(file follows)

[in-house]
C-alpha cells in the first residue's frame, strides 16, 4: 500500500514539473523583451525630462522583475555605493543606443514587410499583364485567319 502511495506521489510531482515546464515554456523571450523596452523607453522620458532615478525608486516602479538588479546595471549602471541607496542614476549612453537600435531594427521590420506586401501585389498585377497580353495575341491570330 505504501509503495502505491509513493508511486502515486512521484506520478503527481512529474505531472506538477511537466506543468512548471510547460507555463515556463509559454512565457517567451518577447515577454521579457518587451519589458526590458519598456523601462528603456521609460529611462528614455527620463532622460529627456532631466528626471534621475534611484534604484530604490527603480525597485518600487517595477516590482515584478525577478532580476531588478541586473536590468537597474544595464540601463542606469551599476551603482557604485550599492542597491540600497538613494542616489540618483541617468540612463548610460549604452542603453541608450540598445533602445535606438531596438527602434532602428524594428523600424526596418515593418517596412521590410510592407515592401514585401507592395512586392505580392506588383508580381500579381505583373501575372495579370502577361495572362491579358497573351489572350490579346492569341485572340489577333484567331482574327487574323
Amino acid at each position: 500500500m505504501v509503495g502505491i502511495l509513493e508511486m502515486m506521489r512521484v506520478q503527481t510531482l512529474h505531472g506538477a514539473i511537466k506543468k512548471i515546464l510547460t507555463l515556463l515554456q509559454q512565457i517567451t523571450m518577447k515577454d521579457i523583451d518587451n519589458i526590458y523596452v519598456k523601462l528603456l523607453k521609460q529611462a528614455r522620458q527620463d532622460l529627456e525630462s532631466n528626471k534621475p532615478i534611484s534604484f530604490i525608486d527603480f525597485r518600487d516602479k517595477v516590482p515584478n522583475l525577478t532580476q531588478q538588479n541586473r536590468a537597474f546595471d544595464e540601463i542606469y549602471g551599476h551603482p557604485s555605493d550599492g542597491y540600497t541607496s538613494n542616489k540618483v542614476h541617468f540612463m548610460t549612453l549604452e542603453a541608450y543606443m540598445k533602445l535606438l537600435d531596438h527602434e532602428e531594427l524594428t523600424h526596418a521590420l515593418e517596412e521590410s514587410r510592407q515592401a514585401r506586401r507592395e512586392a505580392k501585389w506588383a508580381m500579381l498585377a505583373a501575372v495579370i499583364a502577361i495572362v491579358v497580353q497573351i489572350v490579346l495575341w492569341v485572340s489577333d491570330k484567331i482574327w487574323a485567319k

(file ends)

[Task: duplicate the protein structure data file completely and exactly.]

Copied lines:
[in-house]
C-alpha cells in the first residue's frame, strides 16, 4: 500500500514539473523583451525630462522583475555605493543606443514587410499583364485567319 502511495506521489510531482515546464515554456523571450523596452523607453522620458532615478525608486516602479538588479546595471549602471541607496542614476549612453537600435531594427521590420506586401501585389498585377497580353495575341491570330 505504501509503495502505491509513493508511486502515486512521484506520478503527481512529474505531472506538477511537466506543468512548471510547460507555463515556463509559454512565457517567451518577447515577454521579457518587451519589458526590458519598456523601462528603456521609460529611462528614455527620463532622460529627456532631466528626471534621475534611484534604484530604490527603480525597485518600487517595477516590482515584478525577478532580476531588478541586473536590468537597474544595464540601463542606469551599476551603482557604485550599492542597491540600497538613494542616489540618483541617468540612463548610460549604452542603453541608450540598445533602445535606438531596438527602434532602428524594428523600424526596418515593418517596412521590410510592407515592401514585401507592395512586392505580392506588383508580381500579381505583373501575372495579370502577361495572362491579358497573351489572350490579346492569341485572340489577333484567331482574327487574323
Amino acid at each position: 500500500m505504501v509503495g502505491i502511495l509513493e508511486m502515486m506521489r512521484v506520478q503527481t510531482l512529474h505531472g506538477a514539473i511537466k506543468k512548471i515546464l510547460t507555463l515556463l515554456q509559454q512565457i517567451t523571450m518577447k515577454d521579457i523583451d518587451n519589458i526590458y523596452v519598456k523601462l528603456l523607453k521609460q529611462a528614455r522620458q527620463d532622460l529627456e525630462s532631466n528626471k534621475p532615478i534611484s534604484f530604490i525608486d527603480f525597485r518600487d516602479k517595477v516590482p515584478n522583475l525577478t532580476q531588478q538588479n541586473r536590468a537597474f546595471d544595464e540601463i542606469y549602471g551599476h551603482p557604485s555605493d550599492g542597491y540600497t541607496s538613494n542616489k540618483v542614476h541617468f540612463m548610460t549612453l549604452e542603453a541608450y543606443m540598445k533602445l535606438l537600435d531596438h527602434e532602428e531594427l524594428t523600424h526596418a521590420l515593418e517596412e521590410s514587410r510592407q515592401a514585401r506586401r507592395e512586392a505580392k501585389w506588383a508580381m500579381l498585377a505583373a501575372v495579370i499583364a502577361i495572362v491579358v497580353q497573351i489572350v490579346l495575341w492569341v485572340s489577333d491570330k484567331i482574327w487574323a485567319k